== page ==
|The first excerpt represents the element of Air. It speaks of mental influences and the process of thought, and is drawn from Catriona by Robert Louis Stevenson:
formidable shrill voice, "see this paper that I pull out of my pocket.
Look at the name there: it is the name of the great David, I believe,
the ink scarce dry yet. Can you guess its nature? It is the warrant
for your arrest, which I have but to touch this bell beside me to have
executed on the spot. Once in the Tolbooth upon this paper, may God
help you, for the die is cast!"
I must never deny that I was greatly horrified by so much baseness, and
much unmanned by the immediacy and ugliness of my danger. Mr. Simon
had already gloried in the changes of my hue; I make no doubt I was now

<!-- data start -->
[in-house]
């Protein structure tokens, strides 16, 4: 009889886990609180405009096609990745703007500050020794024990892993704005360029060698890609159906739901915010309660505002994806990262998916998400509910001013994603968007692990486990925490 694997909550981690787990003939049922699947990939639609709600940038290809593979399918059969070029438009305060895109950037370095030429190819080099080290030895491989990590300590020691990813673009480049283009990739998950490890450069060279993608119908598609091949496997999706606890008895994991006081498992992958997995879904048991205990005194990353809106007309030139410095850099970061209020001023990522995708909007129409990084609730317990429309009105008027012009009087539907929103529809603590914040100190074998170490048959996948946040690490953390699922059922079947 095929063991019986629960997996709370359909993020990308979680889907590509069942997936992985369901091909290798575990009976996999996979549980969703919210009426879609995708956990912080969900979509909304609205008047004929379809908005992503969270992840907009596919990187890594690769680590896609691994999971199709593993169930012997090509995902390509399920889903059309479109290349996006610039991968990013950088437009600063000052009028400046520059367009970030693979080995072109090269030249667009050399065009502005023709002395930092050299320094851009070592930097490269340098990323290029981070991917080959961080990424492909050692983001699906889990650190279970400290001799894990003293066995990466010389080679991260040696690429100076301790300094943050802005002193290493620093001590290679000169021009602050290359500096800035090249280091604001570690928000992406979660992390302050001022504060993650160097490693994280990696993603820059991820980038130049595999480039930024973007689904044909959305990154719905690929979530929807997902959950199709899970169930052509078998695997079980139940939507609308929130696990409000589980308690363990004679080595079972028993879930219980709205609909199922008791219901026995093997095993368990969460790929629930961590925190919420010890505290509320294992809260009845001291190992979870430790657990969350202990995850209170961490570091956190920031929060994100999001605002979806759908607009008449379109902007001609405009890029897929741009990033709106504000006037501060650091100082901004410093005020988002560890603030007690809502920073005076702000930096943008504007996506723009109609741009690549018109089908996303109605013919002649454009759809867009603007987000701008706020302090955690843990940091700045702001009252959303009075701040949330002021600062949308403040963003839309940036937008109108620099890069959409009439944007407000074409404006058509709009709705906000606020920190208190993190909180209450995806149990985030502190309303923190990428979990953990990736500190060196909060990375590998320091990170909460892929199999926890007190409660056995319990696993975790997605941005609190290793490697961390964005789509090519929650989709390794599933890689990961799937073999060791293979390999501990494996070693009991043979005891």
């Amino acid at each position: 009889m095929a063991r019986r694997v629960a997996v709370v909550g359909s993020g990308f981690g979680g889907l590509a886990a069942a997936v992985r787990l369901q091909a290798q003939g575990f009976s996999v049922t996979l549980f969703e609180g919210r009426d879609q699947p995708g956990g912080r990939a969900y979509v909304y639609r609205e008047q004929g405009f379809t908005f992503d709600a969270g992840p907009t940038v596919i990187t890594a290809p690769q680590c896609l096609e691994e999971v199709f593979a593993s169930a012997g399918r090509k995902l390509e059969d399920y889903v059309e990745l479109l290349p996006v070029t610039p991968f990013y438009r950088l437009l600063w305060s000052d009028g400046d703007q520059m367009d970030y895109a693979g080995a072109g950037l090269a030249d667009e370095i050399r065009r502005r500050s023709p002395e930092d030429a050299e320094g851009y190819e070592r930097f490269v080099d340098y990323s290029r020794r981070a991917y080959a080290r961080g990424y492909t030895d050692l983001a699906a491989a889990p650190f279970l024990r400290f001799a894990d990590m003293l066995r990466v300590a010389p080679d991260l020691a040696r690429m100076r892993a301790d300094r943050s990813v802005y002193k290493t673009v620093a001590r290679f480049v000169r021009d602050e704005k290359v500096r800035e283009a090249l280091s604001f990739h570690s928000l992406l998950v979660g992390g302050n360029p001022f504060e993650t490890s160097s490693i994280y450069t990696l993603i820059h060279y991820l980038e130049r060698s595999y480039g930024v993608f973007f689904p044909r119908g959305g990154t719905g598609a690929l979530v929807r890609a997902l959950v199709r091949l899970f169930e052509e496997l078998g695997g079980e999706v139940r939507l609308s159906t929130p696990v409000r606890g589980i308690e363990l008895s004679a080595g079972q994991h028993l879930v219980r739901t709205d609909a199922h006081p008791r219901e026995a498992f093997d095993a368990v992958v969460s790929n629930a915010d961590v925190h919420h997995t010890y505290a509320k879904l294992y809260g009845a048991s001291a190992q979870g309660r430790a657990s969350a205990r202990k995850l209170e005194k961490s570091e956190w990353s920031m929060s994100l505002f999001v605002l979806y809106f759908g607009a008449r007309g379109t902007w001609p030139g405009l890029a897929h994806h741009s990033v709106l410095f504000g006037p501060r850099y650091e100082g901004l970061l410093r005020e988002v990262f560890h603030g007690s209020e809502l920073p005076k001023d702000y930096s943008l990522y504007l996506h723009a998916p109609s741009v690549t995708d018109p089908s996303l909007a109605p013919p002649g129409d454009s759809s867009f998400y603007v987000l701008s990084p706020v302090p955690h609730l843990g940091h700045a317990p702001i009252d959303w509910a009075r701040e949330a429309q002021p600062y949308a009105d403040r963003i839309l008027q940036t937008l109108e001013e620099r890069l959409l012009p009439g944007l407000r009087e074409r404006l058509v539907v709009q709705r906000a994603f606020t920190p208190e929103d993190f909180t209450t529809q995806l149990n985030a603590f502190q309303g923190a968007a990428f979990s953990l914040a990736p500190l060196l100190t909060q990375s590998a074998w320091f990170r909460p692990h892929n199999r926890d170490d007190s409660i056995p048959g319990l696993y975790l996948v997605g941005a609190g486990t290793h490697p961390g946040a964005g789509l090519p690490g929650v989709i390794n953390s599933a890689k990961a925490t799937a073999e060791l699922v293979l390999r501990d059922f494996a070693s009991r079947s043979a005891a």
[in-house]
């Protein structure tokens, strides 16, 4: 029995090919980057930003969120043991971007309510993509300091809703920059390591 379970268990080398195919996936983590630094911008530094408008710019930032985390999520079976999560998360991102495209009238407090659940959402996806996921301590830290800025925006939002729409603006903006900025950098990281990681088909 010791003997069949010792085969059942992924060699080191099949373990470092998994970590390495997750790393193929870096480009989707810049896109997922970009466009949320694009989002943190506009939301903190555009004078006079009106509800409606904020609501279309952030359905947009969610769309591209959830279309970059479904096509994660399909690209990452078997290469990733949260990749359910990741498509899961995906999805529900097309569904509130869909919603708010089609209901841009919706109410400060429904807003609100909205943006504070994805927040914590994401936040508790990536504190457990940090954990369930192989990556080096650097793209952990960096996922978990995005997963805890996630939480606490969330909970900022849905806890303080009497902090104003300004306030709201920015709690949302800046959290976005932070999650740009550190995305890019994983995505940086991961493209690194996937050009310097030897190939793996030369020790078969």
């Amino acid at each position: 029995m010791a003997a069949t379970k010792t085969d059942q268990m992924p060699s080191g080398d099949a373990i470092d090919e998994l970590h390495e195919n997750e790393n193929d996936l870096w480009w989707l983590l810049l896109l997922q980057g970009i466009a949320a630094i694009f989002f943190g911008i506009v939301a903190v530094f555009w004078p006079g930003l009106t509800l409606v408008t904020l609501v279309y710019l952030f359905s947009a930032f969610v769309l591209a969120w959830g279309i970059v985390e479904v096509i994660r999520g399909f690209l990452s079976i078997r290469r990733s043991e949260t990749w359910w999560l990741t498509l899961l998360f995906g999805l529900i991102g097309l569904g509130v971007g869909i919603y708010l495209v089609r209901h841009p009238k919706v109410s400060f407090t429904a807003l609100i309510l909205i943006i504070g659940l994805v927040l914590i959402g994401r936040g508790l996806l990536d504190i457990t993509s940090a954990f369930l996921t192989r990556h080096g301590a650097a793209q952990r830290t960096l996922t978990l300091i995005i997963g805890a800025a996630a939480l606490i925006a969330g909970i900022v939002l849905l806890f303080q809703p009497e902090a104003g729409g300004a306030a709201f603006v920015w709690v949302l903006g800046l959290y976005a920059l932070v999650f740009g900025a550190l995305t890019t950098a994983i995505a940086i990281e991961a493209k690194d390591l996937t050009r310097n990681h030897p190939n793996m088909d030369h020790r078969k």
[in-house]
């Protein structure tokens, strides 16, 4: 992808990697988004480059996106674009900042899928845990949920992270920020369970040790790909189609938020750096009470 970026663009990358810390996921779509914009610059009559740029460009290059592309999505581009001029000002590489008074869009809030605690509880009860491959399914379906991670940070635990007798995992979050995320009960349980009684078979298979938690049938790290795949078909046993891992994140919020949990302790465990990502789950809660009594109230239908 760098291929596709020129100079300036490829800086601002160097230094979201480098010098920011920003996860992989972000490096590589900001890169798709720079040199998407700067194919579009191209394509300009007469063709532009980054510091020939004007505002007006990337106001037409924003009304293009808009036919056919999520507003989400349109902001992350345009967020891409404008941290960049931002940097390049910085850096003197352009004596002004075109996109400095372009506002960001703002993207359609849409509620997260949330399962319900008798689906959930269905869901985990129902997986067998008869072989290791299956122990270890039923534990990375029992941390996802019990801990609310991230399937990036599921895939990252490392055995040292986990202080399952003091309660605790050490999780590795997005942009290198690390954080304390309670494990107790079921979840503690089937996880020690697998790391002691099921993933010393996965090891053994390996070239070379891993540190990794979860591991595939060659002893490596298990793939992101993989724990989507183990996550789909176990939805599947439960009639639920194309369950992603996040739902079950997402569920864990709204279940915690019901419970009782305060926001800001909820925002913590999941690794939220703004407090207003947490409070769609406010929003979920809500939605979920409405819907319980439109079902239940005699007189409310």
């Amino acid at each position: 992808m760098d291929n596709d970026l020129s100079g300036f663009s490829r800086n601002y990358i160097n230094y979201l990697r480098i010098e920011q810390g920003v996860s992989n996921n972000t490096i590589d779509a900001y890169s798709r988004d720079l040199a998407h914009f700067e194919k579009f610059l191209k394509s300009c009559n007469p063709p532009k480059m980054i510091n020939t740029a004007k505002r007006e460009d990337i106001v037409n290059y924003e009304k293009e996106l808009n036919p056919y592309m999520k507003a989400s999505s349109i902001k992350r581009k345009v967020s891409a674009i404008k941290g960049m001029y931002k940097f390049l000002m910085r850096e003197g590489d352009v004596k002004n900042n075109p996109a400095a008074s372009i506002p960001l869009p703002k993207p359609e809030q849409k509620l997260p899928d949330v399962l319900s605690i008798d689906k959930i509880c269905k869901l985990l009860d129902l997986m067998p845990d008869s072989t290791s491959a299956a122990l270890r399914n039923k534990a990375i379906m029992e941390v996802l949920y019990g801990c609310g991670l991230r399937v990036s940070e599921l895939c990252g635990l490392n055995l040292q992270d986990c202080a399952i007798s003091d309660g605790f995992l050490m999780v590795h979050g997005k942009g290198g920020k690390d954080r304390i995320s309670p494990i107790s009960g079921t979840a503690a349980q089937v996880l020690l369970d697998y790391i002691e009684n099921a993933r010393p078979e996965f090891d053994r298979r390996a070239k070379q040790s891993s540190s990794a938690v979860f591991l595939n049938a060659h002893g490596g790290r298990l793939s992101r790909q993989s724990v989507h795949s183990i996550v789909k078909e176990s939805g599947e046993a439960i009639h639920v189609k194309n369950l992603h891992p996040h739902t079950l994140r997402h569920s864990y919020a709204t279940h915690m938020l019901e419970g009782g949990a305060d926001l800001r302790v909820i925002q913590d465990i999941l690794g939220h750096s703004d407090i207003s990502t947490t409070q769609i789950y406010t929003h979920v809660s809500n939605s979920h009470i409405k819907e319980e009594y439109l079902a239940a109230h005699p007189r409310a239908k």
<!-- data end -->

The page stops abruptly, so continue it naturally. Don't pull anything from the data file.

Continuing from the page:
no ruddier than my shirt; my speech besides trembled.
"There is a gentleman in this room," cried I. "I appeal to him. I put
|The second excerpt represents the element of Fire. It speaks of emotional influences and base passions, and is drawn from Chance by Joseph Conrad:
already in bed and I saw no attending girl-friend shadow near her
vague but unmistakable form, half-lost in the obscurity of the
I heard Fyne exclaim "Nothing" and then Mrs. Fyne's well-trained,
responsible voice uttered the words, "It's what I have said," with
incisive equanimity. By that time I had passed on, raising my hat.
Almost at once Fyne caught me up and slowed down to my strolling
gait which must have been infinitely irksome to his high pedestrian
faculties. I am sure that all his muscular person must have
suffered from awful physical boredom; but he did not attempt to
charm it away by conversation. He preserved a portentous and dreary